Automatic Semantic Characterization Of Drum Sounds
Nowadays, digitized drum kit and percussive samples, loops and beats are ubiquitous and pivotal elements in every sound recording studio, and the overwhelming pace in the dissemination of new sound resources is an evident and growing reality. Withal, the lack of any consistent convention or homogeneous offer (naming conventions, metadata, etc.) shifts a potentially positive profusion into an organizational nightmare, given the necessity of a tedious and cumbersome manual classification for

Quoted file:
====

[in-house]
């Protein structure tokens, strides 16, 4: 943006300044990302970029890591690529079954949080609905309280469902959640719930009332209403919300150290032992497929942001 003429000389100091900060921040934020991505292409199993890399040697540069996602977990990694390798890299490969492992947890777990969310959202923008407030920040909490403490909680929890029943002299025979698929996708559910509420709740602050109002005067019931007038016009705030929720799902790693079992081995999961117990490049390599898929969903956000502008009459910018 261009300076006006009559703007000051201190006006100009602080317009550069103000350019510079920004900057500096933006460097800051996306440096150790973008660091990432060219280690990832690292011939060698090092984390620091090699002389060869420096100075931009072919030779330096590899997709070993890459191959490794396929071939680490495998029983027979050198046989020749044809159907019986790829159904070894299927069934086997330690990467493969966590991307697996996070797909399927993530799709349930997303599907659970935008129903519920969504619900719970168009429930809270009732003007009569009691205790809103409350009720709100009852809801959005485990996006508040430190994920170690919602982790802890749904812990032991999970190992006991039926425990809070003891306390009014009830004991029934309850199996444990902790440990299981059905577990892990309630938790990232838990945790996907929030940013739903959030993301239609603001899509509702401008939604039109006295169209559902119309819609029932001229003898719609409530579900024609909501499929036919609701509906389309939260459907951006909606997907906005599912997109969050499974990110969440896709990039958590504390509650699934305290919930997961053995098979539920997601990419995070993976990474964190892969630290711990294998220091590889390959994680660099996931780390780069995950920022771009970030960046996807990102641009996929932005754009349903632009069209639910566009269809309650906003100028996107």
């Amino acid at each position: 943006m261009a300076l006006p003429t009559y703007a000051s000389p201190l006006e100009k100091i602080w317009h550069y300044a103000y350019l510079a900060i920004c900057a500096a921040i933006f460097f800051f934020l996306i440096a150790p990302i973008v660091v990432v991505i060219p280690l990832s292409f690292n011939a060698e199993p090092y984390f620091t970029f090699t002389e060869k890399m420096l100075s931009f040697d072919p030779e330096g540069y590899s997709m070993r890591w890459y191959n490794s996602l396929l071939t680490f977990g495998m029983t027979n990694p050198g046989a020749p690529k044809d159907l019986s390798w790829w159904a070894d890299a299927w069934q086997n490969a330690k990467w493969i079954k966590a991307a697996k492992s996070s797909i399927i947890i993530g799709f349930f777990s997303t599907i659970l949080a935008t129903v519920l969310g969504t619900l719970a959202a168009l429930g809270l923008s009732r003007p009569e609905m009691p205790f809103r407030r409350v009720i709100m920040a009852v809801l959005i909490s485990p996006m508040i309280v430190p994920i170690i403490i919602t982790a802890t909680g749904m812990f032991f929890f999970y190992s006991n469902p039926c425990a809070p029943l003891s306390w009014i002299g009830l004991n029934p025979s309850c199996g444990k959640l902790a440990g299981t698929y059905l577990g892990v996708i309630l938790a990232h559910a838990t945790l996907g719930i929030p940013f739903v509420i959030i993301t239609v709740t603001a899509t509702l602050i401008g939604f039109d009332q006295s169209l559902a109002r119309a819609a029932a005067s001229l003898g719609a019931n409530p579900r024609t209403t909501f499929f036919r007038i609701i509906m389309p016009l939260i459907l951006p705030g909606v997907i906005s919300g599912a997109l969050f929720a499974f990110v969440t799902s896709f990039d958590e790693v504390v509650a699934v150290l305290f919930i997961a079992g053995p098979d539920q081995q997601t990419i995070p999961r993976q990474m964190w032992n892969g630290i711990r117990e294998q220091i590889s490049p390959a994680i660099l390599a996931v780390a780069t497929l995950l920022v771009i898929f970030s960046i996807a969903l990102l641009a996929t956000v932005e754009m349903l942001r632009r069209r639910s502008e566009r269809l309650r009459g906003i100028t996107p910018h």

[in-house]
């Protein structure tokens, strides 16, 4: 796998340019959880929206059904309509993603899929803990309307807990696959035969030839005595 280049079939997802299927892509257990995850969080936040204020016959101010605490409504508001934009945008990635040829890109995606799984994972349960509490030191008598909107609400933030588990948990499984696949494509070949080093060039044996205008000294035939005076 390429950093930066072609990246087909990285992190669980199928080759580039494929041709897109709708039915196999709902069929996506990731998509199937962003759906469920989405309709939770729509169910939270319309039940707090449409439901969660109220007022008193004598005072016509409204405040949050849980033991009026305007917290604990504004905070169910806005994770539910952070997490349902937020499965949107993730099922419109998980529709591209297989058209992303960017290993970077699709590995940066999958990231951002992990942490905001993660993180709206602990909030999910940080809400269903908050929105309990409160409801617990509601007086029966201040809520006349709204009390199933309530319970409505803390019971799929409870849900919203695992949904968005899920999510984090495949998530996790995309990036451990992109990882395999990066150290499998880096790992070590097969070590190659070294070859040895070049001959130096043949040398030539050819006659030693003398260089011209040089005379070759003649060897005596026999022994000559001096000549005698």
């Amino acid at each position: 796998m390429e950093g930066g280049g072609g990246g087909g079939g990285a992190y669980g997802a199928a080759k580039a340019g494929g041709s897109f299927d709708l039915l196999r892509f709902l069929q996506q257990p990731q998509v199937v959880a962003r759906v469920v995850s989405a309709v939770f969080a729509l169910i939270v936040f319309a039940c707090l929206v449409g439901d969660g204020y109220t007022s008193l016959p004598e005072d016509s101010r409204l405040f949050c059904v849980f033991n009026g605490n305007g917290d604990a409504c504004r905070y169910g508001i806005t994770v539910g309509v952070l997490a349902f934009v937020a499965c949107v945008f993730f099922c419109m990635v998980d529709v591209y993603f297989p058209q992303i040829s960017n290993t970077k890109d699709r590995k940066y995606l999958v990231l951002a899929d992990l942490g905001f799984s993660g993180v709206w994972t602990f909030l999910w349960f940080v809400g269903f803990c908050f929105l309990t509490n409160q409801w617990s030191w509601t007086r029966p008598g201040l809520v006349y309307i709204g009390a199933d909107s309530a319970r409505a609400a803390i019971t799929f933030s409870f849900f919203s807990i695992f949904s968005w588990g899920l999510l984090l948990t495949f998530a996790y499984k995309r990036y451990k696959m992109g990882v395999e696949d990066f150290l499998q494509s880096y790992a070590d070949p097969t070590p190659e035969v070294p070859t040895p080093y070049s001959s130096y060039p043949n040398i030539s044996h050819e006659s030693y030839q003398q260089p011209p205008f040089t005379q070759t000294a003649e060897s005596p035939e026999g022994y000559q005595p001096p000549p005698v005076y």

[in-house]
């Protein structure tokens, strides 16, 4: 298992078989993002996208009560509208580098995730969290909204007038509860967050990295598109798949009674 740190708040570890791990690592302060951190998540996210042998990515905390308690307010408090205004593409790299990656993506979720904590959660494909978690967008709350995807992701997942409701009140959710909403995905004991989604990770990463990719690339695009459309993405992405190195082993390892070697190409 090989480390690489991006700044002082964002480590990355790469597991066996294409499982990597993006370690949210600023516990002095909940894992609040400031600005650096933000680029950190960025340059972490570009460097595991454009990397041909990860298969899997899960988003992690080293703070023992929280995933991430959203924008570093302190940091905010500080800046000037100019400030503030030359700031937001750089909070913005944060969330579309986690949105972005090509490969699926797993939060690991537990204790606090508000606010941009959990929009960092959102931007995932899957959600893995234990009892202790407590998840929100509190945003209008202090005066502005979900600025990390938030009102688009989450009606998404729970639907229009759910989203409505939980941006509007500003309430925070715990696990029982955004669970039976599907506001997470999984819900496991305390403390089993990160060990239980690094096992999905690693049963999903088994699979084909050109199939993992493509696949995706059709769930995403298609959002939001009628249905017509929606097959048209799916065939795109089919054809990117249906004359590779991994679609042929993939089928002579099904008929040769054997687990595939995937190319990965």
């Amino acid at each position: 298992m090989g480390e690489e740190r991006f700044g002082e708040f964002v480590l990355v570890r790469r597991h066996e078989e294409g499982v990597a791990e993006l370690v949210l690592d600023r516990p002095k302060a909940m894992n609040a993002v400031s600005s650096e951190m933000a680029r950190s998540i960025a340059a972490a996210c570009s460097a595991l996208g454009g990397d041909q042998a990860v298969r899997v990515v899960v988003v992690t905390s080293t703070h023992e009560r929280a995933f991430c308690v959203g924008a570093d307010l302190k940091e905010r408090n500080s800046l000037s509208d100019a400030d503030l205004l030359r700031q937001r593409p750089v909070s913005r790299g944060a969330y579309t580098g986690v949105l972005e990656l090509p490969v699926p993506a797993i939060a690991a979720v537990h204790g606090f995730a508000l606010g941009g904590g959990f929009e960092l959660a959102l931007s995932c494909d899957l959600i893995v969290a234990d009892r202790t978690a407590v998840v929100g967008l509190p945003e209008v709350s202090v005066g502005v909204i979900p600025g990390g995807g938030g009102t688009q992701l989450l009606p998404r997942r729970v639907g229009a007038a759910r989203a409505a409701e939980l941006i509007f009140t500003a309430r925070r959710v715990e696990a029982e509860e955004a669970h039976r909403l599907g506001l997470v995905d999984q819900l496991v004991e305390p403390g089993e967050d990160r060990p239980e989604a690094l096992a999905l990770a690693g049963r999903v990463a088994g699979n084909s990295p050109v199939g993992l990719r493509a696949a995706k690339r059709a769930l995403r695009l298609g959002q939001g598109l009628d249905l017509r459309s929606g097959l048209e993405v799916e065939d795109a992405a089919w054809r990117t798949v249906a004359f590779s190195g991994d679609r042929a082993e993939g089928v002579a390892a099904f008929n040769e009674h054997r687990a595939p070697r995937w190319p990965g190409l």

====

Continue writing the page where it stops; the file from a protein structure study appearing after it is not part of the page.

... ving some benefit of such a huge asset. Consequently, the need of automatic tools for efficient management of this sonic content plethora becomes indisputable. This thesis focuses on the study of the automatic characterization of percussive samples, specifically through the use of semantic descriptors. We start by implementing an automatic taxonomic classification system, in order to find and validate suitable set(s) of features. Commonly, acoustic and psycho-acoustic descriptors are extracted and used for taxonomic and perceptual-based systems. However, semantic approaches to the description of sonic content open a further dimension, which mimics the already established musicians' intuition when describing timbre using adjectives such as bright or clear. In order to address the use of such techniques for percussive sounds, a semantic listening experiment is undertaken, aiming to validate the use of such adjectives and find their perceptual counterparts, traduced in acoustic and psycho-acoustic signal features. Different techniques of regression analysis are used to model the relationship between each of the semantic descriptors and the extracted acoustic and psycho-acoustic descriptors, thus mapping acoustic features into the semantic space.